INVADING THE INNER sanctums of the nation's law firms has become a favorite occupation for a new breed of journalists writing for legal publications that have taken point blank aim at lawyers and their profession.

But news, (sometimes called gossip) from inside the firms is not all that the legal publications have to offer. They have become a network of information about changes in the law, decision-making, trends, fees, victories and losses.

Little more than a year ago, three legal newspapers -- each with solid financial backing -- were created for the nation's lawyers, who number close to 500,000. Now, those tabloids, Legal Times of Washington, The National Law Journal and The American Lawyer, each claim a healthy circulation (up from zero) and say they have snared their own piece of the bull market for legal news.

Executives of the three publications say their newspapers are not competing with each other. Instead, they each have sought to establish their own identify. Legal Times offers heavy doses of news about Washington Law -- the regulatory agencies, the federal courts, the Justice Department. The National Law Journal favors long, stylish feature stories with a national overview. And The American Lawyer, a monthly that is the flashiest of the three pubications, goes right to the firms, the lawyers, the judges and their business.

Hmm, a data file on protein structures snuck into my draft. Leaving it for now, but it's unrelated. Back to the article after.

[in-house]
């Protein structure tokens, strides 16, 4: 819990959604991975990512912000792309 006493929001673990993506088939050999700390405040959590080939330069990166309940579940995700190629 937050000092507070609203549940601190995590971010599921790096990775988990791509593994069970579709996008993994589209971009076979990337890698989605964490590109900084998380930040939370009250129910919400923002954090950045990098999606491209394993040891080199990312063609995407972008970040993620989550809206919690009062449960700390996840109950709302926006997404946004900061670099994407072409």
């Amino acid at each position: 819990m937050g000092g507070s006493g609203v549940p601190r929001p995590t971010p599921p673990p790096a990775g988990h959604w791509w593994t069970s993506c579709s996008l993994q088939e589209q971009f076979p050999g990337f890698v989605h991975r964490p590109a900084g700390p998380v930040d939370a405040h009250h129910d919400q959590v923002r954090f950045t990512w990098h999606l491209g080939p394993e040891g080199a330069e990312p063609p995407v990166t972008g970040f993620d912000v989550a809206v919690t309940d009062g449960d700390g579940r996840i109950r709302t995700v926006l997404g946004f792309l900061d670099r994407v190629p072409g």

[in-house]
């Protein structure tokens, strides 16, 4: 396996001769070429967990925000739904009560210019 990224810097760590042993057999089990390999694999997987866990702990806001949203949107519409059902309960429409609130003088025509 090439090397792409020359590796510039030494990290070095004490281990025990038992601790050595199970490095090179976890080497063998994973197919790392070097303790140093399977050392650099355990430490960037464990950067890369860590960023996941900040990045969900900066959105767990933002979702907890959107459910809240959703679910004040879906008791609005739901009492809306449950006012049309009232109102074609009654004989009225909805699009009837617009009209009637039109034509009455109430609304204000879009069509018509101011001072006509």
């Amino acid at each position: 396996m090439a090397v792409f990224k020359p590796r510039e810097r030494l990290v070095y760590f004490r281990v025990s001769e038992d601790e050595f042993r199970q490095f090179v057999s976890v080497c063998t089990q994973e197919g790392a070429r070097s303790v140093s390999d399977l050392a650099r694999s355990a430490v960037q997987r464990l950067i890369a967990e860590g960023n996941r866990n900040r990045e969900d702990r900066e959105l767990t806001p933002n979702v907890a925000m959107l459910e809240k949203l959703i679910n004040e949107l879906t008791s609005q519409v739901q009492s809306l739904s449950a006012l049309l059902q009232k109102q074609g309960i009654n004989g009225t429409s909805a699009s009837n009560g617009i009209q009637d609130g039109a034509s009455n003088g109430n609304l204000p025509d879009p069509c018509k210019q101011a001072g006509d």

"Federal Judge's Gay Baiting Stuns Party Guests" announced one headline in the American Lawyer's August issue over a story about some allegedly inelegant dinner table conversation."The Devil and Stanley Rader" said another headline, with additional lines to explain that the story was about "How a Jewish lawyer from White Plains found Jesus, big bucks, and lots of trouble doing 'the Work' in California."

Co-owned by the publisher Jay L. Kriegel, editor Steven Brill and a giant London-based newspaper conglomerate, The American Lawyer has a circulation of about 18,500. A subscription to the monthly costs $27.50 -- $10 more than the original price of cheaper than the other two newspapers, which publish weekly.